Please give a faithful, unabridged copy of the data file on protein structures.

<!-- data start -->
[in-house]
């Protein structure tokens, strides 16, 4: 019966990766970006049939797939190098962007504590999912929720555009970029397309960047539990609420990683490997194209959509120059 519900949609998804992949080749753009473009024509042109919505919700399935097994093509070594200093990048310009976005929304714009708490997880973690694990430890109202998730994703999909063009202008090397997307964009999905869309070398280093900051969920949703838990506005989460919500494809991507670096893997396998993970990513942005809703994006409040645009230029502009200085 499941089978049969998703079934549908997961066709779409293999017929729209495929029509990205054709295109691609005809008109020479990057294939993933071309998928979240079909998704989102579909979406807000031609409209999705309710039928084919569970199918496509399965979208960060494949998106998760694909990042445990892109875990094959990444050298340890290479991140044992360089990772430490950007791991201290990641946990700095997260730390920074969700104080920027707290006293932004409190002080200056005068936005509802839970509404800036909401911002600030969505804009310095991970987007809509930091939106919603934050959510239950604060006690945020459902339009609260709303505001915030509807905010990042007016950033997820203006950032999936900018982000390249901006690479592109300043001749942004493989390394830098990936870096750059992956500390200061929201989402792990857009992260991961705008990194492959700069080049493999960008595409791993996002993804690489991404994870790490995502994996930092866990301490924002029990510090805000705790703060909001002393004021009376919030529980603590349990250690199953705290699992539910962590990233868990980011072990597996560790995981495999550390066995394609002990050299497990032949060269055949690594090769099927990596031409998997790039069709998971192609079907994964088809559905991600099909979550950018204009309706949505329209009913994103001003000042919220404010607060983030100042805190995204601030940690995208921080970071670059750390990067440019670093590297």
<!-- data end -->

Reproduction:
[in-house]
């Protein structure tokens, strides 16, 4: 019966990766970006049939797939190098962007504590999912929720555009970029397309960047539990609420990683490997194209959509120059 519900949609998804992949080749753009473009024509042109919505919700399935097994093509070594200093990048310009976005929304714009708490997880973690694990430890109202998730994703999909063009202008090397997307964009999905869309070398280093900051969920949703838990506005989460919500494809991507670096893997396998993970990513942005809703994006409040645009230029502009200085 499941089978049969998703079934549908997961066709779409293999017929729209495929029509990205054709295109691609005809008109020479990057294939993933071309998928979240079909998704989102579909979406807000031609409209999705309710039928084919569970199918496509399965979208960060494949998106998760694909990042445990892109875990094959990444050298340890290479991140044992360089990772430490950007791991201290990641946990700095997260730390920074969700104080920027707290006293932004409190002080200056005068936005509802839970509404800036909401911002600030969505804009310095991970987007809509930091939106919603934050959510239950604060006690945020459902339009609260709303505001915030509807905010990042007016950033997820203006950032999936900018982000390249901006690479592109300043001749942004493989390394830098990936870096750059992956500390200061929201989402792990857009992260991961705008990194492959700069080049493999960008595409791993996002993804690489991404994870790490995502994996930092866990301490924002029990510090805000705790703060909001002393004021009376919030529980603590349990250690199953705290699992539910962590990233868990980011072990597996560790995981495999550390066995394609002990050299497990032949060269055949690594090769099927990596031409998997790039069709998971192609079907994964088809559905991600099909979550950018204009309706949505329209009913994103001003000042919220404010607060983030100042805190995204601030940690995208921080970071670059750390990067440019670093590297």